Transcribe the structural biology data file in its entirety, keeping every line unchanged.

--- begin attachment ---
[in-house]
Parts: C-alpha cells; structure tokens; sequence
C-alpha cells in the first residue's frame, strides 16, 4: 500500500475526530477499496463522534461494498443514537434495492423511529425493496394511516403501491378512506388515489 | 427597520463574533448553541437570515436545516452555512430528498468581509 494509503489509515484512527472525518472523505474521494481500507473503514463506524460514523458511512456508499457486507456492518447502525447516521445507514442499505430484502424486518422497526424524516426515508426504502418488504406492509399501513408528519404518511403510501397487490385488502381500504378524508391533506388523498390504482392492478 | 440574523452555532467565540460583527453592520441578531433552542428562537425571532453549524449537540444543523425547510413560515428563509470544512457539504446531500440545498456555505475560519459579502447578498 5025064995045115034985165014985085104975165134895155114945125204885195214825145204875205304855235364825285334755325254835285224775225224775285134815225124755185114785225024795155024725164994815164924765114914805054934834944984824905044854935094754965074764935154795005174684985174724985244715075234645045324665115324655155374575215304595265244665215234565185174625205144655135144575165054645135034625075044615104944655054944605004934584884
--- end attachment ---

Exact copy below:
[in-house]
Parts: C-alpha cells; structure tokens; sequence
C-alpha cells in the first residue's frame, strides 16, 4: 500500500475526530477499496463522534461494498443514537434495492423511529425493496394511516403501491378512506388515489 | 427597520463574533448553541437570515436545516452555512430528498468581509 494509503489509515484512527472525518472523505474521494481500507473503514463506524460514523458511512456508499457486507456492518447502525447516521445507514442499505430484502424486518422497526424524516426515508426504502418488504406492509399501513408528519404518511403510501397487490385488502381500504378524508391533506388523498390504482392492478 | 440574523452555532467565540460583527453592520441578531433552542428562537425571532453549524449537540444543523425547510413560515428563509470544512457539504446531500440545498456555505475560519459579502447578498 5025064995045115034985165014985085104975165134895155114945125204885195214825145204875205304855235364825285334755325254835285224775225224775285134815225124755185114785225024795155024725164994815164924765114914805054934834944984824905044854935094754965074764935154795005174684985174724985244715075234645045324665115324655155374575215304595265244665215234565185174625205144655135144575165054645135034625075044615104944655054944605004934584884